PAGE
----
It is believed that Collins continued to fund and supply the IRA in Northern Irelandmarker throughout the civil war but, after his death, W. T. Cosgrave (the new President of the Executive Council) discontinued this support.

By May 1923, the war (which had claimed more lives than the War of Independence) had ended in the call by the IRA to dump arms. However, the harsh measures adopted by both sides, including assassinations of politicians by the Republicans and executions and atrocities by the Free State side, left a bitter legacy in Irish politics for decades to come.

De Valera, who had strongly supported the Republican side in the Civil War, reconsidered his views while in jail, and came to accept the ideas of political activity under the terms of the Free State constitution. However, he and his supporters failed to convince a majority of the anti-treaty Sinn Féin of these views and the movement split again. In 1926, he formed a new party called Fianna Fáil (Soldiers of Destiny). In 1932 he was elected President of the Executive Council of the Free State and began a slow process of turning the country from a constitutional monarchy to a constitutional republic, thus fulfilling Collins's prediction of "the freedom to achieve freedom".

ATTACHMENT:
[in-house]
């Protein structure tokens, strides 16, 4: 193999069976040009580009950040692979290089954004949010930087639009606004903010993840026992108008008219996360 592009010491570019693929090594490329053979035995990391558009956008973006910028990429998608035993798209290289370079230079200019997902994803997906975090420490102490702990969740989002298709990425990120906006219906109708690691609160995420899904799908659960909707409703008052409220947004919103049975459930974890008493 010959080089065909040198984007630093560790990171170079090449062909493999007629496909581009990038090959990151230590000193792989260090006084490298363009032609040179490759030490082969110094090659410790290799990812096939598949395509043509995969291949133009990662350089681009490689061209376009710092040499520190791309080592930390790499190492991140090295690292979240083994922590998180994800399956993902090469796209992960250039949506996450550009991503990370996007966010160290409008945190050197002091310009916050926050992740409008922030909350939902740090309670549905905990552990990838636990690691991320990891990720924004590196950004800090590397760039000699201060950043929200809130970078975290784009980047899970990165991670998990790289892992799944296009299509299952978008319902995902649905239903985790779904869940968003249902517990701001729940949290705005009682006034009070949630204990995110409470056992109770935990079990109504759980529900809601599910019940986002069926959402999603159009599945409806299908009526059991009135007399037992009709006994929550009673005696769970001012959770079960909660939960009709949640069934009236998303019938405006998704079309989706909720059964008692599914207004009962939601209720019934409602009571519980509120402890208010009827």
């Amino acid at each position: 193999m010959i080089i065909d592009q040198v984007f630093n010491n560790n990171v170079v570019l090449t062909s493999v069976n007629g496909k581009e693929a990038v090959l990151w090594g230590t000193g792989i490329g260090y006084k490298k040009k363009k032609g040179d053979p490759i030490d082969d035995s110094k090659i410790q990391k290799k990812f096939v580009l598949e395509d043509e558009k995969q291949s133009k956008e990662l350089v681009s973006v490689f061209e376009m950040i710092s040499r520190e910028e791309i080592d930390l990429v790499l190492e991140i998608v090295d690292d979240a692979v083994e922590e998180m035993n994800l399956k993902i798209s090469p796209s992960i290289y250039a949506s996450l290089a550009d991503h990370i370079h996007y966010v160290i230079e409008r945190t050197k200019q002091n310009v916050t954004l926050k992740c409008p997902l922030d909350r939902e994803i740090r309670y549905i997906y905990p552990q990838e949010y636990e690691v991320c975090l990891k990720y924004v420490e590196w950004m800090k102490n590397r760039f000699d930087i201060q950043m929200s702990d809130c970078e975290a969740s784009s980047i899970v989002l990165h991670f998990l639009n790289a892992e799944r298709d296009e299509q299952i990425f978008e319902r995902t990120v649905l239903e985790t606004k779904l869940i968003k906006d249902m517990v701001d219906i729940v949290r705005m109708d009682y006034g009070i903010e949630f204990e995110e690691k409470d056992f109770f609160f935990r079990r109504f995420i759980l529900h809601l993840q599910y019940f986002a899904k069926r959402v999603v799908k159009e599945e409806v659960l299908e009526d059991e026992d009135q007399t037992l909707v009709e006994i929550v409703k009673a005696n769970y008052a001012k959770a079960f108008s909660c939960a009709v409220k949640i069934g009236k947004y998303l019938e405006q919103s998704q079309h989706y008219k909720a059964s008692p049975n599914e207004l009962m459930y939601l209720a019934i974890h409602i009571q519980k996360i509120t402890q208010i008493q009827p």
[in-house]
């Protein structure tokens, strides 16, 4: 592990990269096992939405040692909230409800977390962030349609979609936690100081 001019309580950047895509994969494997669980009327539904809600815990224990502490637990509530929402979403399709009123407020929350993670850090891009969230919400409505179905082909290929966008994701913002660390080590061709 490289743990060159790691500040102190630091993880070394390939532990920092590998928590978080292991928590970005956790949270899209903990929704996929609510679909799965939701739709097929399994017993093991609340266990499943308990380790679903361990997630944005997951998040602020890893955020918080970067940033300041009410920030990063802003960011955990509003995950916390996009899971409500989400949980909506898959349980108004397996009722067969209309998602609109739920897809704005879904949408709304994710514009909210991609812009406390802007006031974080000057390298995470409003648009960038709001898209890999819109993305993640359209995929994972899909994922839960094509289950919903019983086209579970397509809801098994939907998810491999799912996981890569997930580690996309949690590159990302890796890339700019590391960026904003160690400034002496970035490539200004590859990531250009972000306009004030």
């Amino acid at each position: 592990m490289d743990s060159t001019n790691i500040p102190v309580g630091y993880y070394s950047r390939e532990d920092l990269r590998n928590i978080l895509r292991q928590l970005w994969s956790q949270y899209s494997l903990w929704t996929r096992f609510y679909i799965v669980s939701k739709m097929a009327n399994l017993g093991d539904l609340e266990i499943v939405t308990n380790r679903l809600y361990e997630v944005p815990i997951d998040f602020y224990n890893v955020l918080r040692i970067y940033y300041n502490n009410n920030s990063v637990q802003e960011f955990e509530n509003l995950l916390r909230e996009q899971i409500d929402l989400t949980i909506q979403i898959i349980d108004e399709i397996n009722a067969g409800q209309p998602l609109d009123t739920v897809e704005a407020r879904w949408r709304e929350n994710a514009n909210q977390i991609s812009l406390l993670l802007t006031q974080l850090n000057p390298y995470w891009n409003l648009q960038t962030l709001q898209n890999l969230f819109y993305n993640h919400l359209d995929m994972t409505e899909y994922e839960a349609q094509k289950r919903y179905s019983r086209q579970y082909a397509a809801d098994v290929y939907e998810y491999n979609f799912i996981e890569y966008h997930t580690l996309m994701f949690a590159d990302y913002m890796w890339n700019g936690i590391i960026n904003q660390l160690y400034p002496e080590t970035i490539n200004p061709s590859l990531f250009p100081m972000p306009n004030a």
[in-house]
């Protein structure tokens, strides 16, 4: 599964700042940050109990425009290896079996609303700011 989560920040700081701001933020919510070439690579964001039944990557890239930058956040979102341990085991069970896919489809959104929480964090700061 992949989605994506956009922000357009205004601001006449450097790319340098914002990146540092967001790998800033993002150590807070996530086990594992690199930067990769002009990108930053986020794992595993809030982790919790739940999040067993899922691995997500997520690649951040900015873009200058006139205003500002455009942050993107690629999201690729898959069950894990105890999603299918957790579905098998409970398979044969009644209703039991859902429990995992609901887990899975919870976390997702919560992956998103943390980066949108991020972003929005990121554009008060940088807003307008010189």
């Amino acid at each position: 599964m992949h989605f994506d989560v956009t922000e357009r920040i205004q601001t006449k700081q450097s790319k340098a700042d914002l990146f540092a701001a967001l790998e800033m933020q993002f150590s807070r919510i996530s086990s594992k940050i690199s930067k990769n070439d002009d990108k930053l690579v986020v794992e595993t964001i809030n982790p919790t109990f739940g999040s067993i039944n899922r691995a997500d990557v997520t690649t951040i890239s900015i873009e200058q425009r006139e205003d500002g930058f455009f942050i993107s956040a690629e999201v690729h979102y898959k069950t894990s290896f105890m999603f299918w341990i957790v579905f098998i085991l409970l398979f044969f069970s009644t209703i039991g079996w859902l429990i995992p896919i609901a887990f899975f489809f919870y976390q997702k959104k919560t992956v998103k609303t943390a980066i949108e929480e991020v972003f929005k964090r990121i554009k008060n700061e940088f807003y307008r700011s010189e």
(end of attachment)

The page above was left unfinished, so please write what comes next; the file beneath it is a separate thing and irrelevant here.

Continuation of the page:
By then, the IRA was engaged in confrontations with the Blueshirts, a quasi-fascist group led by a former War of Independence and pro-Treaty leader, General Eoin O'Duffy. O'Duffy looked to Fascist Italymarker as an example for Ireland to follow. Several hundred supporters of O'Duffy briefly went to Spain to volunteer on the Nationalist side in the Spanish Civil War, and a smaller number of IRA members, communists and others participated on the Republican side.

In 1937 the Constitution of Ireland was written by the De Valera government and approved by the people of the southern 26 counties voting in a referendum. The Constitution claimed jurisdiction over the whole of Ireland and, with an elected Irish President, diminished the role of the King as Ireland to ceremonial functions in relation to diplomatic affairs. He is believed to have been left with those residual functions as a concession to Unionist opinion. The state had the objective characteristics of a republic, and was referred to as such by de Valera himself, but it remained within the British Commonwealth and was regarded by the British as a "dominion" like Canadamarker, Australia, New Zealandmarker and South Africa. Furthermore, the claim to the whole of the island did not reflect practical reality and inflamed anti-Dublin sentiment among northern Protestants.